As companies formulate COVID-19 response plans, those which address gender-specific vulnerabilities will amplify their effectiveness. Ultimately, the pandemic reinforces the case for stakeholder capitalism: when business acts in the interests of society, we realize mutual gains, increase shared value, and bolster resilience in ways that were not previously possible.
Business and Women Can Benefit from a Gender-Inclusive Pandemic Response
Following government directives and taking decisive, gender-inclusive measures to protect safety and wellbeing is essential to minimize disruption and profit losses. Company COVID-19 plans cover two main dimensions, with some overlap between them: immediate needs for the workforce and operations, and extended needs in the wider network of suppliers, customers, and the local community.
Immediate Response: Workforce and Operations
The Infrastructure and Natural Resource (INR) sector includes many essential businesses that will continue to operate during shutdowns. If workers are still required to come to site, companies can implement distancing measures where possible. Adaptions to site operations are most effective if they are gender inclusive. For example, provision of appropriate personal protective equipment (PPE) (including in women’s sizes); ensuring hand-washing and sanitary facilities for both women and men; supporting the needs of lactating mothers; providing sanitary employee transport to minimize infection risks and keep female employees safe; offering free testing to male and female employees; and supporting access to medical care for those who are sick, as well as for ongoing maternal and reproductive health needs.
Gender-inclusive human resources policies are a cost-effective means of ensuring the wellbeing of employees during the pandemic. Supporting childcare and remote and flexible work schedules enable both male and female workers to better balance domestic responsibilities with their jobs. Many INR companies have worked hard to recruit more talented women, given overwhelming evidence that gender diversity is good for business. Embracing these measures will increase likelihood of retention as pressures on families mount during the pandemic and beyond.
Extended Response: COVID-19 and the wider group of stakeholders
Companies can also leverage gender-smart strategies to lower the costs of procuring essential items in their supply chain, including PPE. Local businesses may have the capability to manufacture masks or provide soap and disinfectant for company premises or for distribution in nearby communities. Many women-owned businesses or cooperatives in emerging markets are already engaged in, for example, saponification, sewing and garment manufacture. Such local groups often need help procuring the essential inputs to provide low-cost, high quality outputs. INR companies can help facilitate these transactions, and ultimately benefit from being able to purchase needed supplies at competitive prices, avoid global supply chain price gouging, and contribute to rebuilding local economic resilience.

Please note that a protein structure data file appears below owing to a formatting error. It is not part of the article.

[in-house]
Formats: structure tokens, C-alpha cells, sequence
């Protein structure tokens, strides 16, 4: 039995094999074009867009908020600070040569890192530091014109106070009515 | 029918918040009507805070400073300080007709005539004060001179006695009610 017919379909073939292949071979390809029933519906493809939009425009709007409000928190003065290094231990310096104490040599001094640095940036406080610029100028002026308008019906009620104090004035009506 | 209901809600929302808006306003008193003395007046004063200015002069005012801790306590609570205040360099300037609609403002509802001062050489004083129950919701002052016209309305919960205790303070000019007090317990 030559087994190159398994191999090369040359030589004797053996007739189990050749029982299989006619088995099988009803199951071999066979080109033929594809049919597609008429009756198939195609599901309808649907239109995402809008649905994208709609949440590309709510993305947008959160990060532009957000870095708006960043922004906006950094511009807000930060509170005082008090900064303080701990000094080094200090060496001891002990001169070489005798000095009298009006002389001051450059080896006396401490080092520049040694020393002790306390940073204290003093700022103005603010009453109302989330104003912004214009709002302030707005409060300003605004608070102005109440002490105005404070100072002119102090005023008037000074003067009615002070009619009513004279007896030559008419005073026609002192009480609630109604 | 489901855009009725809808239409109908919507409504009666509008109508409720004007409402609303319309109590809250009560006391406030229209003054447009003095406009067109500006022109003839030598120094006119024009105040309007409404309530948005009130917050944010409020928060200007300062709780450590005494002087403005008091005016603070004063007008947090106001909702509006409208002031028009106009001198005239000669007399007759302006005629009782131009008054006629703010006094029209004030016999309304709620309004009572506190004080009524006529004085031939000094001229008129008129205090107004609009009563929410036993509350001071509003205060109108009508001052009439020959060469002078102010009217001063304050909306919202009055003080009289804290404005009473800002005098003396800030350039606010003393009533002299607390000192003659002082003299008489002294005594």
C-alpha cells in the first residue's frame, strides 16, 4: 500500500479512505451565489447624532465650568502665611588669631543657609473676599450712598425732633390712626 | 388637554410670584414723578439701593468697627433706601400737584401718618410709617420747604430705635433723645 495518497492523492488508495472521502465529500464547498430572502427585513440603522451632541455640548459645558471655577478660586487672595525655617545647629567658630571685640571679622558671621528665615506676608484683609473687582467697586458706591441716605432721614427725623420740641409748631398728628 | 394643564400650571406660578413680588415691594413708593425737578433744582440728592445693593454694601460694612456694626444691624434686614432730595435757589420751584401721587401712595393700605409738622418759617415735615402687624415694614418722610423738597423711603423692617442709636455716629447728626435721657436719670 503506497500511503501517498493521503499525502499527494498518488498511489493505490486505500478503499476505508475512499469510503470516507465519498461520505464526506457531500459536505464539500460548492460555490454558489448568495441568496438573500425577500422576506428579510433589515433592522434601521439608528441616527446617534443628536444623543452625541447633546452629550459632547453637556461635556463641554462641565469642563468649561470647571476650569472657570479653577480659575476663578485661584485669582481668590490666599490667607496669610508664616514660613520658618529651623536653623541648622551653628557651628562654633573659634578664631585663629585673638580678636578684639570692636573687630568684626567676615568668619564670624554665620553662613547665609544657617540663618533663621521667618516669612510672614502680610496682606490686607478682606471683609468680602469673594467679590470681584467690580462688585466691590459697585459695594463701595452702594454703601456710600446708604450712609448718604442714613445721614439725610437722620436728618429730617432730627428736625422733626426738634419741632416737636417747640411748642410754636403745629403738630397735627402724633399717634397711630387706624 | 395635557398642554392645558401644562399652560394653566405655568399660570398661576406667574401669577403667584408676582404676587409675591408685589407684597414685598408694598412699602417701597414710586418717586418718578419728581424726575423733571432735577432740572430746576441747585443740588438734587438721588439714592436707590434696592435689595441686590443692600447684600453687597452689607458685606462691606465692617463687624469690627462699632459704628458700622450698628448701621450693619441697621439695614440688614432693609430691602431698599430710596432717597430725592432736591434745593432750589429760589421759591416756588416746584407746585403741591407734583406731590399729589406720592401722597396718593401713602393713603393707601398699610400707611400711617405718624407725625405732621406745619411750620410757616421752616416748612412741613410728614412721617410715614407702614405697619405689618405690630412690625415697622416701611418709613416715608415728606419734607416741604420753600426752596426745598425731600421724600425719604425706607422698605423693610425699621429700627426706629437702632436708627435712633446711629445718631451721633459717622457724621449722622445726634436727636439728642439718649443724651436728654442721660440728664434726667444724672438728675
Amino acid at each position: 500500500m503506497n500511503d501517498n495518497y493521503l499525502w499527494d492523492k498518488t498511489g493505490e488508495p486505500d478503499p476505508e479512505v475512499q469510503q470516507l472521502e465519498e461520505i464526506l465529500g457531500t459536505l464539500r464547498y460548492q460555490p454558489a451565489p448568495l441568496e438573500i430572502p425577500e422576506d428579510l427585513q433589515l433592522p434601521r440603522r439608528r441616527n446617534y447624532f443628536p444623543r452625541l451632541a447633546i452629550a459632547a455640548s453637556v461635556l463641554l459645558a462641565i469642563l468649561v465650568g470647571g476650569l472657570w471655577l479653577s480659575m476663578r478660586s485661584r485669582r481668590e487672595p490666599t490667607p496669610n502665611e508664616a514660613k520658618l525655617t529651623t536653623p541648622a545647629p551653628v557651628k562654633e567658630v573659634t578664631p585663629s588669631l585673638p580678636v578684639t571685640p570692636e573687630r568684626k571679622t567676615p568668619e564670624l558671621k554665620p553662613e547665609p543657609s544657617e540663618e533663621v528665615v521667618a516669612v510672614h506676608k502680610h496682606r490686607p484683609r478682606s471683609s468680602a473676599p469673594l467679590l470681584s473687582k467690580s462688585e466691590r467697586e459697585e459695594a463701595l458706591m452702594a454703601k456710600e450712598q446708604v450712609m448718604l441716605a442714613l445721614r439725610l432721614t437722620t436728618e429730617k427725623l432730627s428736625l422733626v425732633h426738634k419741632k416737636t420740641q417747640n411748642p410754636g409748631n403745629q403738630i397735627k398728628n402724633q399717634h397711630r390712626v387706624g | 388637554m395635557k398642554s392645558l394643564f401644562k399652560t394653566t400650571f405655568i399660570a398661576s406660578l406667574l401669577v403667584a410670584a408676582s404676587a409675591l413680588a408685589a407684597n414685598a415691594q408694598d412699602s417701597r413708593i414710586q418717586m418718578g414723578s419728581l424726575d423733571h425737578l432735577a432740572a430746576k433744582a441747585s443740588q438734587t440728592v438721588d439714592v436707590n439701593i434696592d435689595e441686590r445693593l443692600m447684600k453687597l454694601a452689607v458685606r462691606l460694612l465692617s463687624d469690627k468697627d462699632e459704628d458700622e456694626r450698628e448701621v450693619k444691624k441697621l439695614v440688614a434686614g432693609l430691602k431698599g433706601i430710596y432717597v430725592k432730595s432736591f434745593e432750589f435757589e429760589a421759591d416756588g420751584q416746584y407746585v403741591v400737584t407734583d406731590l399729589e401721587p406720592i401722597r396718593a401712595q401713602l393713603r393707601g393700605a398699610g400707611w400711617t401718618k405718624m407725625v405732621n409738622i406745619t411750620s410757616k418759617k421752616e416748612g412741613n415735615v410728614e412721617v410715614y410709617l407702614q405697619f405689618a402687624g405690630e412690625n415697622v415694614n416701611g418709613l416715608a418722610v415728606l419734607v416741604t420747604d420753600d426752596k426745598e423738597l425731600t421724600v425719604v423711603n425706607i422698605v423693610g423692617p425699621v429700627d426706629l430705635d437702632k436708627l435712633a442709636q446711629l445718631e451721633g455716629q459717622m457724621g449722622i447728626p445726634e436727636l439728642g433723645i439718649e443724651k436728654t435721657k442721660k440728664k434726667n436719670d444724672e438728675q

Even with severe capital constraints, companies can leverage existing networks and resources to support the pandemic response in their communities. One key area is risk communication: companies can share inclusive public health messaging that is aligned with government guidance and that recognizes different roles and risk factors for men and women. Company supply chains and logistics capabilities can be a valuable resource for government and NGO partners to distribute needed medical and food supplies in impacted communities, where women typically bear the brunt of shortages. Community engagement teams can help gather gender-disaggregated data on impacts. Finally, existing company-community investment programs can be refocused to address the needs and challenges of vulnerable women and men post-pandemic.
With business facing increased financial pressures, it can be tempting to view gender inclusivity as a ‘nice to have’ set of activities. However, evidence suggests exactly the opposite. In hard times, companies must leverage every source of added value they can identify. How companies make decisions before, during, and after this crisis will determine how the COVID-19 pandemic plays out in men’s and women’s lives, which in turn will determine the future of their business. COVID-19 is therefore an opportunity to embrace strengthening the kinds of best practices that create long-term, sustainable profitability.
We have created a quick reference guide for companies that lists smart, gender-inclusive strategies to help them optimize the effectiveness of their response. Another useful resource is IFC’s gender toolkit, ‘Unlocking Opportunities for Women and Business,’ a comprehensive step-by-step guide to mainstreaming gender equality within a company. Download it for free in English, Spanish, or French.
We want to hear from you
What strategies are working for your company (or have worked during previous emergencies)? What questions do you have? What forms of support would help your company minimize gender inequality and ensure that both employees and communities are as resilient as possible during–and after–the COVID-19 pandemic? Please share your successes and challenges by writing to us at email@example.com. We’re all in this together.
Click below for the quick reference guide: Gender and COVID-19: Key Considerations, Resources and Support for Infrastructure and Natural Resource Companies in Emerging Markets: